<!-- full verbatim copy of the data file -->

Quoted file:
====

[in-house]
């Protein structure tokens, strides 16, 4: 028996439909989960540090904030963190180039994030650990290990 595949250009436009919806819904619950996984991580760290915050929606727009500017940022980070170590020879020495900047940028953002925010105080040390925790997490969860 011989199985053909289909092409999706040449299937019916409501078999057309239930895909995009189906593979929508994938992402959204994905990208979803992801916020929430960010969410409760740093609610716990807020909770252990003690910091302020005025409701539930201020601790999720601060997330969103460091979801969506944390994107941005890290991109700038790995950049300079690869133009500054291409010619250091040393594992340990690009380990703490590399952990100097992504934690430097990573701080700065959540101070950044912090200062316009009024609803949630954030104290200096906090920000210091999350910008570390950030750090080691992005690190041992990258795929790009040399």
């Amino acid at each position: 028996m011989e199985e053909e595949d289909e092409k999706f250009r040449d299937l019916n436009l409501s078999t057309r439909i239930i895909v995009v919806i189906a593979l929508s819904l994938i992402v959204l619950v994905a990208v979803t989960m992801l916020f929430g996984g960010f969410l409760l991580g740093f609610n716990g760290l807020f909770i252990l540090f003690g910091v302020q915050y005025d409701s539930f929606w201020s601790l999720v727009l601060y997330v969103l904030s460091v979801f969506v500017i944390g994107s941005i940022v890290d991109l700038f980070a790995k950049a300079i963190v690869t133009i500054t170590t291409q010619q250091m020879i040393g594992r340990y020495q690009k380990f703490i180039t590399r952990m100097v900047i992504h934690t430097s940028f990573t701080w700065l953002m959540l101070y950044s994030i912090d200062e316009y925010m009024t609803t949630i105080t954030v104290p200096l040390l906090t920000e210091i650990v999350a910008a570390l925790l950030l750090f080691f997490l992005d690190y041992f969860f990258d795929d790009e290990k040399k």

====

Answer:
[in-house]
């Protein structure tokens, strides 16, 4: 028996439909989960540090904030963190180039994030650990290990 595949250009436009919806819904619950996984991580760290915050929606727009500017940022980070170590020879020495900047940028953002925010105080040390925790997490969860 011989199985053909289909092409999706040449299937019916409501078999057309239930895909995009189906593979929508994938992402959204994905990208979803992801916020929430960010969410409760740093609610716990807020909770252990003690910091302020005025409701539930201020601790999720601060997330969103460091979801969506944390994107941005890290991109700038790995950049300079690869133009500054291409010619250091040393594992340990690009380990703490590399952990100097992504934690430097990573701080700065959540101070950044912090200062316009009024609803949630954030104290200096906090920000210091999350910008570390950030750090080691992005690190041992990258795929790009040399």
């Amino acid at each position: 028996m011989e199985e053909e595949d289909e092409k999706f250009r040449d299937l019916n436009l409501s078999t057309r439909i239930i895909v995009v919806i189906a593979l929508s819904l994938i992402v959204l619950v994905a990208v979803t989960m992801l916020f929430g996984g960010f969410l409760l991580g740093f609610n716990g760290l807020f909770i252990l540090f003690g910091v302020q915050y005025d409701s539930f929606w201020s601790l999720v727009l601060y997330v969103l904030s460091v979801f969506v500017i944390g994107s941005i940022v890290d991109l700038f980070a790995k950049a300079i963190v690869t133009i500054t170590t291409q010619q250091m020879i040393g594992r340990y020495q690009k380990f703490i180039t590399r952990m100097v900047i992504h934690t430097s940028f990573t701080w700065l953002m959540l101070y950044s994030i912090d200062e316009y925010m009024t609803t949630i105080t954030v104290p200096l040390l906090t920000e210091i650990v999350a910008a570390l925790l950030l750090f080691f997490l992005d690190y041992f969860f990258d795929d790009e290990k040399k």